THE PATH Part 15

At last, as the horizon grew bright before the coming of Wakanti, Pa’haana rolled from beneath his blankets. He started the morning’s fire out in front of the lodge—no reason to awaken his Aunt this early—then went down to the stream at the south end of the village to gather the day’s water. There he unwrapped himself from his blanket and bathed before Wakanti rose over the eastern hills. The cold water caused his skin to gooseflesh but also invigorated him, washed away the soreness in his limbs from his lack of sleep.

Pa’haana returned to the lodge and dressed. Others in the village were awake now; some had not slept at all. Sentries at the four corners of the village leaned on their spears, tired from their pacing. The mourners began to sing for those taken during the night. At least T’cho will not depart on his final journey alone, Pa’haana mused, frowning at his private joke.

The singing must have awakened Aunt. She lifted the door flap and stepped out of the lodge, wrapped in her blankets, rubbing her eyes. “Unbraid your hair,” she directed, “and I will comb it. You must look well this morning when you stand before the Chief.”

Pa’haana sat down on the rug before the fire. His scarlet braids as he sat fell to his waist. Aunt took her comb—she had fashioned it herself, long ago, of fish bone—and brushed out Pa’haana’s hair until it was smooth. “I will plait your hair with sweetgrass and seashells, and will tie it in three braids,” she said. The seashells were a reminder to the True People that their ancestors had crossed the Great Ocean in the days when the world was young, following Wakanti as he traveled across the sky. Some stories said that the True People walked across on a bridge made of ice, others that they came in many canoes. Pa’haana suspected that both were true.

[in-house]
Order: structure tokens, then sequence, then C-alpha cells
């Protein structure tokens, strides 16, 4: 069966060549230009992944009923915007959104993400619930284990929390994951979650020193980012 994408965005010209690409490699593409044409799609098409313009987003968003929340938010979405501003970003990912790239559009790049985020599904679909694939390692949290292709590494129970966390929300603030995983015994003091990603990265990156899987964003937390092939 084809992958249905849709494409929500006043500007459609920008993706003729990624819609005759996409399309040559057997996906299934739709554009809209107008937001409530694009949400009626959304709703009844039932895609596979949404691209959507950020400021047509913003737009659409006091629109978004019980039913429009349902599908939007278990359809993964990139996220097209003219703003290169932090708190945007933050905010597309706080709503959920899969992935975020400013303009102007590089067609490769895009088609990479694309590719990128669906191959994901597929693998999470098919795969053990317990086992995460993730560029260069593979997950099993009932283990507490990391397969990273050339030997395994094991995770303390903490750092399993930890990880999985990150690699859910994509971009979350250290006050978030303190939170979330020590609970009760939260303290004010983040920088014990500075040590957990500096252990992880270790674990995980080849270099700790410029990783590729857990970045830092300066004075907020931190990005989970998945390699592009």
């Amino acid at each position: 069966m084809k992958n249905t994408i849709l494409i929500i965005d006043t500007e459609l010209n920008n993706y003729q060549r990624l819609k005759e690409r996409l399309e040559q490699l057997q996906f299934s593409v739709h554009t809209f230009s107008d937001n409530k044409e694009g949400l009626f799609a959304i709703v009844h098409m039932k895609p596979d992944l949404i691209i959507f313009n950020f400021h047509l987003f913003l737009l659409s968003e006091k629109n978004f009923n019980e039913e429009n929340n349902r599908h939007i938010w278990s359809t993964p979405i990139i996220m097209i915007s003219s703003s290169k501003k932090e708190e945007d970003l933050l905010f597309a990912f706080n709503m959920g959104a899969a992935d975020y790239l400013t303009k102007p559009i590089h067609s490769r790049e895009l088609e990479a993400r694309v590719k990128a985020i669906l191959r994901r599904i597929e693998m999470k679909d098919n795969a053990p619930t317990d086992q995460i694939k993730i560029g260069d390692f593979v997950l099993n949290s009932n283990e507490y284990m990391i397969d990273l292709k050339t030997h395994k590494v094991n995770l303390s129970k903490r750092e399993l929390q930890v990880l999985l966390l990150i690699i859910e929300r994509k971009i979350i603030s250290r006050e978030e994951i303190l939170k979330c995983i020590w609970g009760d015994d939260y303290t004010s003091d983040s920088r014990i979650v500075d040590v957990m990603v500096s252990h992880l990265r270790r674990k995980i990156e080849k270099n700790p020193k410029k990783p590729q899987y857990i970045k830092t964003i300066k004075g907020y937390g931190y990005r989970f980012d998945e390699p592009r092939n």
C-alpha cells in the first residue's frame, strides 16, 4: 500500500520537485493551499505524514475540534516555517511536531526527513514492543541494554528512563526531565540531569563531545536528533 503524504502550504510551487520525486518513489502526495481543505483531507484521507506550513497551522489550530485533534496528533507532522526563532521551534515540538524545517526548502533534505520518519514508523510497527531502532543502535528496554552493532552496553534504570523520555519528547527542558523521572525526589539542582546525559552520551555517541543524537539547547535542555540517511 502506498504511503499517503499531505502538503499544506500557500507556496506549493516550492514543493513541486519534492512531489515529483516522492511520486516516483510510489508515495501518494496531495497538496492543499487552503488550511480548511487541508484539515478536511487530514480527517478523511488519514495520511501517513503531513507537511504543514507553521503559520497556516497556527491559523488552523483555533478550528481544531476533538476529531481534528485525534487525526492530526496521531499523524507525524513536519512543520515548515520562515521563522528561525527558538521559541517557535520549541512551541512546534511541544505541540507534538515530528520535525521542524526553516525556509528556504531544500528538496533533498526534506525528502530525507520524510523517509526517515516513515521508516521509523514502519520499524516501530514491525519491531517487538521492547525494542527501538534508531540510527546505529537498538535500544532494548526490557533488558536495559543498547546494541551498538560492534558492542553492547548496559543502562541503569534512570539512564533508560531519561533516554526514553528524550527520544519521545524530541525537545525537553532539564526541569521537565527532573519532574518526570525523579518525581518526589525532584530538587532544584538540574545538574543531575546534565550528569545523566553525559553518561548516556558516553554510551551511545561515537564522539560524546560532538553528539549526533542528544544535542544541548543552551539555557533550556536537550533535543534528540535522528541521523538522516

The sweet grass constituted a prayer to Wakanti, for protection. The three long braids, two worn over the shoulders and chest and one down the back, were a sign of penitence for committed wrongs.

“I am sorry, Aunt,” Pa’haana said as she worked at his hair. “When I am banished, you will have no one to help you carry wood or water.”

“Shush,” Aunt said. “You have done me no wrong, so offer me none of your apologies.” The words were strong. Pa’haana expected no less.

She had been the aunt of his mother, the mother they had pulled dead from a hole in the ground, her newborn son suckling at her cold breast. Or so Pa’haana had heard. He preferred to believe the last part of the story to be a lie. In any case, his aunt and uncle had taken him into their lodge despite their old age, and had never shown him naught but kindness.

“I will not see you again, Aunt,” Pa’haana said.

“Shush,” the old woman said. “Nothing is certain yet.”

“Exiles do not long survive,” Pa’haana said.

“You are but a boy,” she said.

“I am no boy.”

“You have many years ahead,” Aunt said. “You are not old, like me.”

“You were always a good mother, old or not,” Pa’haana stood. He clasped the woman’s hand with his own as she plaited his hair. “I am sorry that I was not a better son.”

The old woman’s chin trembled, then she bit down to settle it. “I may yet be proud of you, my child,” she said. She hesitated before speaking again. Her eyes were wet. “May Wakanti light your path.”

Categorized as darkness

By The Evil Cheezman

Purveyor of sacred truths and purloined letters; literary acrobat; spiritual godson of Edgar Allan Poe, P.T. Barnum, and Ed Wood; WAYNE MILLER is the head architect of EVIL CHEEZ PRODUCTIONS, serving up the finest in entertainment and edification for the stage, the page, and the twain screens, silver and computer. He is the axe-murderer who once met Andy Griffith.

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